The Centre for Addiction and Mental Health (CAMH) has conducted a study of over 1 million people in France who have been diagnosed with dementia and concluded that chronic alcohol consumption is to blame.
The CAMH is Canada’s largest mental health and addiction teaching hospital.
The study was published in the Lancet Public Health journal, according to a news release from CAMH dated February 20 this year.
Findings of the study
According to the release: “This study looked specifically at the effect of alcohol use disorders, and included people who had been diagnosed with mental and behavioural disorders or chronic diseases that were attributable to chronic harmful use of alcohol.”
It added: “Of the 57,000 cases of early-onset dementia (before the age of 65), the majority (57 percent) were related to chronic heavy drinking.”
Study co-author and CAMH Institute for Mental Health Policy Research director Dr Jurgen Rehm was quoted by the CAMH release as saying: “The findings indicate that heavy drinking and alcohol use disorders are the most important risk factors for dementia, and especially important for those types of dementia which start before age 65, and which lead to premature deaths.”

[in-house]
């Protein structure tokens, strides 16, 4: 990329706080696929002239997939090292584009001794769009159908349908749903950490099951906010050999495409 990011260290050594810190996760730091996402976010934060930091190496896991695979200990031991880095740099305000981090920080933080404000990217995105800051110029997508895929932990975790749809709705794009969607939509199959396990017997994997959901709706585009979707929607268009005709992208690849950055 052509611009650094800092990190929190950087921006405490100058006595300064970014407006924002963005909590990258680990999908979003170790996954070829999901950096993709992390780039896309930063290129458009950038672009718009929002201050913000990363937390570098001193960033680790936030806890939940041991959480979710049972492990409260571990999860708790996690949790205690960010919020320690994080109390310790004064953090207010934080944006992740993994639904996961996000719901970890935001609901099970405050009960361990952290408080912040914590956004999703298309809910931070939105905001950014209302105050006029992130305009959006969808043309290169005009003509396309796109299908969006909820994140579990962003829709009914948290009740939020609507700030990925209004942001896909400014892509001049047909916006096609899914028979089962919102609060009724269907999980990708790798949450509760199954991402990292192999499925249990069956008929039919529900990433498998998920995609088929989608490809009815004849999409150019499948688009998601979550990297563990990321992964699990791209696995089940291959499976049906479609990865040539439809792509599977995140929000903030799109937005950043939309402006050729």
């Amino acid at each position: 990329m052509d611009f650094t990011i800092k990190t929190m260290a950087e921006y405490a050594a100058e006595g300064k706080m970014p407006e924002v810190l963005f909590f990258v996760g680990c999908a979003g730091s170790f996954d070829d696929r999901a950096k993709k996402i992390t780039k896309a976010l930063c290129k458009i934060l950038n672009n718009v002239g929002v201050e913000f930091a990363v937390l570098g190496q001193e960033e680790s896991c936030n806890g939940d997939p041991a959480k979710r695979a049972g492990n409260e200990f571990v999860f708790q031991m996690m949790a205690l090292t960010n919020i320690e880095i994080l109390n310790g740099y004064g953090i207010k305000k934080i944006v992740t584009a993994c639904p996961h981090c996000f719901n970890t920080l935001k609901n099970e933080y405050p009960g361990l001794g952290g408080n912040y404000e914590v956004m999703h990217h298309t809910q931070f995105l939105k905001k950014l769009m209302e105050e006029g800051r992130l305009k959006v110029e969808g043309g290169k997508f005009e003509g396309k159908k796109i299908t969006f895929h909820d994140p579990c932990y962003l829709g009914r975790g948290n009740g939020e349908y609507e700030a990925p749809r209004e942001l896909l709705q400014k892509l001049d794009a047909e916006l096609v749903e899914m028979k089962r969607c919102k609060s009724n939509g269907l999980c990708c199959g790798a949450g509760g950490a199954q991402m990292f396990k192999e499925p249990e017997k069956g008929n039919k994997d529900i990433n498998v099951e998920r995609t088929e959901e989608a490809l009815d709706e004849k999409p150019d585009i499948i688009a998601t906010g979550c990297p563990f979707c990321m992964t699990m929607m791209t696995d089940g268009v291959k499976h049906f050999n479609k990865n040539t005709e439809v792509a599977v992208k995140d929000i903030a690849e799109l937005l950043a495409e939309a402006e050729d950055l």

He added: “Alcohol-induced brain damage and dementia are preventable, and known-effective preventive and policy measures can make a dent into premature dementia deaths.”
What is chronic heavy drinking?
Chronic heavy drinking is described by the World Health Organisation (WHO) as “consuming more than 60 grams pure alcohol on average per day for men and 40 grams per day for women,” according to the CAMH release.
With the CAMH study showing a strong correlation between chronic heavy drinking and various kinds of dementia, including early-onset dementia, doctors have recommended “screening, brief interventions for heavy drinking, and treatment for alcohol use disorders” be advised to patients.